Khadidiatou Fall, a 15-year-old Senegalese girl, was desperate to get back to school. Because of the COVID-19 pandemic, hers was closed for most of last year. Though it offered online classes, limited internet access in Rufisque, her small hometown, meant she often missed important lessons. Her chances of making the most of her education were slipping away.
Khadidiatou is one of millions of African students whose education has been disrupted by the pandemic. Many African countries took early steps to contain the COVID-19 pandemic, including closing schools. Using Oxford tracking data, the latest African Economic Outlook from the African Development Bank (AfDB)reports that 50% of African countries announced school restrictions within three days of the first confirmed cases of COVID-19. Within a month, all of them had done so.
Between February 16 and December 1, 2020, schools in Africa were closed for more than 100 days, on average. While the actual figure was much lower in some countries (below 50 in Madagascar, Benin, and Zambia), it was much higher in others (over 200 in Ethiopia and Uganda). On a regional basis, schools in southern Africa were closed for the fewest days (85), and schools in East Africa were closed for the most (137).
Unlike in rich countries, schools in many African countries were unable to shift the curriculum online quickly. In Kenya, despite an 83% internet-penetration rate, 80% of students failed to follow online classes because of unreliable broadband internet. Students may also lack access to internet-enabled devices – such as smartphones and laptops – to connect to online classes. Even when virtual learning sessions air on radio and television stations, unreliable electricity can disrupt learning.
As a result, countless African students lost an entire semester of learning during the last academic year. Not surprisingly, educational outcomes among students in low-income countries are suffering. Globally, the estimated lifetime earning loss from pandemic-related school closures translates to a loss of 43-61% of current GDP in low-income countries, compared to just 6-8% in high-income countries.
Even within countries, these costs will not be borne equally. Already-vulnerable students – especially girls, children from poor backgrounds, and those living in remote areas – will suffer the most, owing to lower access to digital services, the inability to afford internet-enabled devices, and, in many cases, pressure to contribute to the family’s livelihood. Add to that the gap between how effectively public and private schools have been able to shift curricula online, and the risk of a sharp increase in educational – and, ultimately, economic – inequality is high.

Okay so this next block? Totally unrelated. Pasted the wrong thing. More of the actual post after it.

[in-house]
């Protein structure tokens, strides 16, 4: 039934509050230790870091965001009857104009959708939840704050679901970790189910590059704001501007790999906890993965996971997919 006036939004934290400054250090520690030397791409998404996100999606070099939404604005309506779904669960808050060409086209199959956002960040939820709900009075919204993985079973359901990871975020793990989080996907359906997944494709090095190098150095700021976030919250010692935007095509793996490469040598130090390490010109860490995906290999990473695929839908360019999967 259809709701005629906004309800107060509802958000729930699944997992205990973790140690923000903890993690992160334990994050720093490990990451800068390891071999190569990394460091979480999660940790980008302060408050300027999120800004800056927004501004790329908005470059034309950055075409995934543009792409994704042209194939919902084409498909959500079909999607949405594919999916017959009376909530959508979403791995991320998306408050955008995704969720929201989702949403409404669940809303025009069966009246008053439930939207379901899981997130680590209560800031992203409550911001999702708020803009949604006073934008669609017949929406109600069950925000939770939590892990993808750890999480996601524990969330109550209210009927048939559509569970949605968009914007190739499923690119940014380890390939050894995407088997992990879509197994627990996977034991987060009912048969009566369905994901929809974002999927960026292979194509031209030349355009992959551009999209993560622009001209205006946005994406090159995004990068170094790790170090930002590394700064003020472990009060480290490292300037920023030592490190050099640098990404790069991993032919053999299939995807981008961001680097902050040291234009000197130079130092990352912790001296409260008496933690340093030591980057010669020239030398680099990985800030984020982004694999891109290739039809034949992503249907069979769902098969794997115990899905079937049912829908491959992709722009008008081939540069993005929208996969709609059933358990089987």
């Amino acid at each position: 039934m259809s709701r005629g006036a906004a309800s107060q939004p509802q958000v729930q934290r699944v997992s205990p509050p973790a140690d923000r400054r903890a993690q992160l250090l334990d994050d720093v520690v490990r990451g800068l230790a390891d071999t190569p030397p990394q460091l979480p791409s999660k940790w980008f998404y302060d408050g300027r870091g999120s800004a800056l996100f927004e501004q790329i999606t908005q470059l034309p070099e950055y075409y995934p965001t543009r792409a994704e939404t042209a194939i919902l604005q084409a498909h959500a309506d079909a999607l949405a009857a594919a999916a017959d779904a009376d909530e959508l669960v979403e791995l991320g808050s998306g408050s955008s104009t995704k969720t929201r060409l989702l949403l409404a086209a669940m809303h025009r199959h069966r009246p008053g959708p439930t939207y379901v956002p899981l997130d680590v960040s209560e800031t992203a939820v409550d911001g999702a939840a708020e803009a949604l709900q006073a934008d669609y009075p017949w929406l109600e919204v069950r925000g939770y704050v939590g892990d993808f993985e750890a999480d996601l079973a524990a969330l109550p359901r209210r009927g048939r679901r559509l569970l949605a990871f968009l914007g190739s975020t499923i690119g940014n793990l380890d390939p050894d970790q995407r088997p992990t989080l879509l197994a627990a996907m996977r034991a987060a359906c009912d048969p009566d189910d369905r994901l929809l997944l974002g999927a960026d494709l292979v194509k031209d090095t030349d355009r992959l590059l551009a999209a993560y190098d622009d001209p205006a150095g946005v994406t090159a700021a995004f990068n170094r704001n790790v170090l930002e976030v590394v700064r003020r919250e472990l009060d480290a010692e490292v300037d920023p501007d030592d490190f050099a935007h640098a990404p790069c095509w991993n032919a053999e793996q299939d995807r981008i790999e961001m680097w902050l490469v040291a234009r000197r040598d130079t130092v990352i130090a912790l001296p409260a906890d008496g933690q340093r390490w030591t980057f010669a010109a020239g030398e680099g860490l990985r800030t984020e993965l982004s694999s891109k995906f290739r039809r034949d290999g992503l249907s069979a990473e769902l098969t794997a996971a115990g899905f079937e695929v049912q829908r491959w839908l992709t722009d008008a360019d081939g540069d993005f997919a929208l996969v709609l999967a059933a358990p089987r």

But prolonged school closures carry an even more immediate danger. When they aren’t attending school, poor and vulnerable children do not receive school meals – often a critical nutrition source. The World Food Programme reports that more than 369 million children worldwide missed out on meals during peak school closures in April 2020. This included more than 75 million children in WFP- and government-supported schools in Africa, mostly in Egypt, Uganda, and South Africa.
The latest WFP data suggest that, today, more than 50 million students in Africa are still missing school meals. For many of these students, the school meal was the only one they had been receiving throughout the day, and an important reason why they attended regularly. These students have also lost access to basic health and nutrition services that schools used to provide – and which they may not receive otherwise.
The specter of rising malnutrition is thus looming over Africa, which already accounts for the world’s largest share of undernourished and food-insecure people. The risks are most acute in Southern and Eastern Africa, which are also battling climate shocks and locust invasions. Households managed by women – who have been hit especially hard by job and income losses and COVID-19 infections – are especially vulnerable to malnutrition.
Emergency food aid can help alleviate the threat of malnutrition. But it will do nothing to cancel out the effects of prolonged school closures on human-capital accumulation and inequality. Only reopening schools can do that.
Creative solutions can go a long way toward minimizing the associated public-health risks. For example, to facilitate social distancing, large classes can be split into smaller ones, with teachers rotating in and out of the lesson or using support staff to increase coverage. Smaller classes could also be held on alternate days of the week.
In countries where schools cannot yet be reopened safely, policymakers should take steps to eliminate obstacles to virtual learning. As a 2020 AfDB report suggested, governments could work with private internet providers to deliver free data for educational services such as online learning platforms. When possible, they could also provide smartphones or laptops to poor students, as Kenya and South Africa have done.
Innovative, adaptive solutions can help mitigate the risks of reopening schools. The costs of keeping them closed will only mount. For a continent that desperately needs to accumulate human capital to ensure its prosperity, and for African students like Khadidiatiou, the price is already too high.
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